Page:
This is especially true when it comes to sleep. According to psychologist Annika Norell-Clarke at Örebro University in Sweden, worrying about sleep is not just a symptom of insomnia—it may actually be a contributing factor, one that can actually prolong the disorder.

While worrying about sleep is not necessarily a new phenomenon, the wide availability of sleep tracking apps and devices has brought that anxiety to a new level. This can even be true for people who don’t really have something to worry about. Many sleep tracking apps lack the necessary sensor technology to deliver an accurate reading—and instead rely solely on movement data, which can be misleading. But because the “data” is presented in a seemingly objective way, users place greater trust in that information—even going so far as prioritizing it over their own physical feelings. This can affect the people who wake up feeling groggy despite the app saying they got the correct amount of sleep; or someone waking up feeling refreshed, but questioning those feelings because the app indicated that they didn’t quite hit their target. 

Beyond the possibility of faulty data collection, this may occur simply because every body is different. While eight hours of sleep a night is the recommended amount for most adults, that number actually varies from person to person. By measuring every person’s sleep quality against the general guidelines, some trackers may be alerting you to a problem that is not actually there—and that, in turn, can trigger that “nocebo” effect and make you feel worse.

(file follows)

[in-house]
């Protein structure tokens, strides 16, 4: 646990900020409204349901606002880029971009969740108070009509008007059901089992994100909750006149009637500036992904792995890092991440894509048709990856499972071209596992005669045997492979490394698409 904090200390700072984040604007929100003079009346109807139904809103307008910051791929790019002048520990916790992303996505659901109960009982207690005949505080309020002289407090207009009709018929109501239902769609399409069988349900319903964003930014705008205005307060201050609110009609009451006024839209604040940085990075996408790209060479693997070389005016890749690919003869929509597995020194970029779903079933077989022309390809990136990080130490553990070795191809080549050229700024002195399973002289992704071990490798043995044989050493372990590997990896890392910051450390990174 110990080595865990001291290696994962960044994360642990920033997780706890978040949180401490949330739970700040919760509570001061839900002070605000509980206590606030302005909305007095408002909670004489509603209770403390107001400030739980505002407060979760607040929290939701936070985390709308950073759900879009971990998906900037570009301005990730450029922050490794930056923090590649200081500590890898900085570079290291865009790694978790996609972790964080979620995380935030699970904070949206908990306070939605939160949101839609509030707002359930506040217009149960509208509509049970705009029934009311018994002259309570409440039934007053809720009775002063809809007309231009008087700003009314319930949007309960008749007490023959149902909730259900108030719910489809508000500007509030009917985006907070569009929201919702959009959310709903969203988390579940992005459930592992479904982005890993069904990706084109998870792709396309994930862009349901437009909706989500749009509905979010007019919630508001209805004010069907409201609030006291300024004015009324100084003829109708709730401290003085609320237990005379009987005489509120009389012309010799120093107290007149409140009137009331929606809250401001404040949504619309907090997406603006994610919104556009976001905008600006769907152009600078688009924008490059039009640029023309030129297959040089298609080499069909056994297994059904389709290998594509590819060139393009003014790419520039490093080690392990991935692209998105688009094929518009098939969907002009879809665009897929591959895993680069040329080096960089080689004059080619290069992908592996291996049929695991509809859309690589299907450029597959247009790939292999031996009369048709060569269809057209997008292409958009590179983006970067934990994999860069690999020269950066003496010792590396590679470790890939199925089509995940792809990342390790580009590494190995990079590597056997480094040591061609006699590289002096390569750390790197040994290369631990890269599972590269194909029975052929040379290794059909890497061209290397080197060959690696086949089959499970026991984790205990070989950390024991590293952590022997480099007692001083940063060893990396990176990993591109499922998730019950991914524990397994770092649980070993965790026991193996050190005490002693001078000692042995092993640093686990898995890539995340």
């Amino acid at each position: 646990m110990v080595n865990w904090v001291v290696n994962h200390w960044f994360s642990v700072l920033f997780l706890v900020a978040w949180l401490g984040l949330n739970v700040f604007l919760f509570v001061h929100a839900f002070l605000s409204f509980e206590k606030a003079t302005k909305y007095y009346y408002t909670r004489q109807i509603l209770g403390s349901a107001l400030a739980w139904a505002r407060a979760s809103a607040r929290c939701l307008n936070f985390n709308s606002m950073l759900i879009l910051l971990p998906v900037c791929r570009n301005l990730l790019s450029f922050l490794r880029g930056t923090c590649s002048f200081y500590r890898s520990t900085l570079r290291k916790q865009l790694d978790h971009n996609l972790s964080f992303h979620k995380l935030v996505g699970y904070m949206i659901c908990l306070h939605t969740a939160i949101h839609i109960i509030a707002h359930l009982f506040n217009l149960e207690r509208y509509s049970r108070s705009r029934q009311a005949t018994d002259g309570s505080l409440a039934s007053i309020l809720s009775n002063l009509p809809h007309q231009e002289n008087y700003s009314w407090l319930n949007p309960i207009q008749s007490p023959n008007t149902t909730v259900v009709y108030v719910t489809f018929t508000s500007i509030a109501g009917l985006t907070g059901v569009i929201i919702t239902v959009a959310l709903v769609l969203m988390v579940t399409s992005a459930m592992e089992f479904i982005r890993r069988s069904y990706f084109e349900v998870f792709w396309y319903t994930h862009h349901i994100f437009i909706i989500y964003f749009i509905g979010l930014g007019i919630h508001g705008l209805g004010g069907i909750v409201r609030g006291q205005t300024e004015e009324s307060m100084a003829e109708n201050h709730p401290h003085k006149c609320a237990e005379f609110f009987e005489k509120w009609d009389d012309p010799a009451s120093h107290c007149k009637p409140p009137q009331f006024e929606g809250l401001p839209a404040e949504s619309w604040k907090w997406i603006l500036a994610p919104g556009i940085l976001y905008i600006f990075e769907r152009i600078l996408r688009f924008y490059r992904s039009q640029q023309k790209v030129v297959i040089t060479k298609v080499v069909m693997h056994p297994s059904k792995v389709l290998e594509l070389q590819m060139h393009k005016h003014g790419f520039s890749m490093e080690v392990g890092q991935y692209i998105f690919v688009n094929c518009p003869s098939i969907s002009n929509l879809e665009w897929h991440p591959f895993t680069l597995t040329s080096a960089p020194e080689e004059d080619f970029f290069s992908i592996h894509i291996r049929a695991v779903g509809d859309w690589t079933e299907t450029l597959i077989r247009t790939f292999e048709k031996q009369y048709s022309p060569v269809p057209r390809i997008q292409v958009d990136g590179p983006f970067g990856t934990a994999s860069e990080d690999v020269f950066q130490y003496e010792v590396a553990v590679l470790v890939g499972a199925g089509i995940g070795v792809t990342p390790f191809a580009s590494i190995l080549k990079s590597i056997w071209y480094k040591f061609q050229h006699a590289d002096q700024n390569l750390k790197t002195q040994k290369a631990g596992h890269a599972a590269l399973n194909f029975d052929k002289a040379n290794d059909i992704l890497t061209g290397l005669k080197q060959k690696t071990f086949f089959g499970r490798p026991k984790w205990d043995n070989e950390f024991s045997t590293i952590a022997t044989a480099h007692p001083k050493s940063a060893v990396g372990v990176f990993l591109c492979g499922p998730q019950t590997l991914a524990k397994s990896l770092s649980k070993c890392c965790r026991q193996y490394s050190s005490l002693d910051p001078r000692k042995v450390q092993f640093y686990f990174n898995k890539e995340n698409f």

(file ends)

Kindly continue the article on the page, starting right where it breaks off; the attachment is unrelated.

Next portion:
Even amidst these issues, it would be naive to say that we should simply banish all technology from the bedroom. Sleep data, in and of itself, is not the problem; we just have to rethink how it’s being collected and what it’s being used for. There’s no doubt that technology is going to continue to play a major role in daily life—but it’s our responsibility as members of the sleep industry to make sure we’re using it thoughtfully and meaningfully.

Enforce higher standards on accuracy and transparency

When it comes to picking a sleep tracking device, there is a wide spectrum of options that range from pricey stand-alone devices to free mobile apps. And not all trackers are equal: some of the more expensive ones will have the ability to measure more types of data points in order to ensure greater accuracy, while others are simply focusing on one or two factors. The lack of clinical standards means that some consumers are placing too much importance on incomplete data.

Of course, not everyone really needs to recreate a sleep study environment in their own bedrooms. The truth is, many simplified tracking devices can still collect enough physical data to be meaningful. But regardless of functionality, all of these products should be required to be transparent about what sort of limitations they have—so consumers can make more educated decisions about how much weight to place on the data.

Focus on larger patterns and context, not just raw data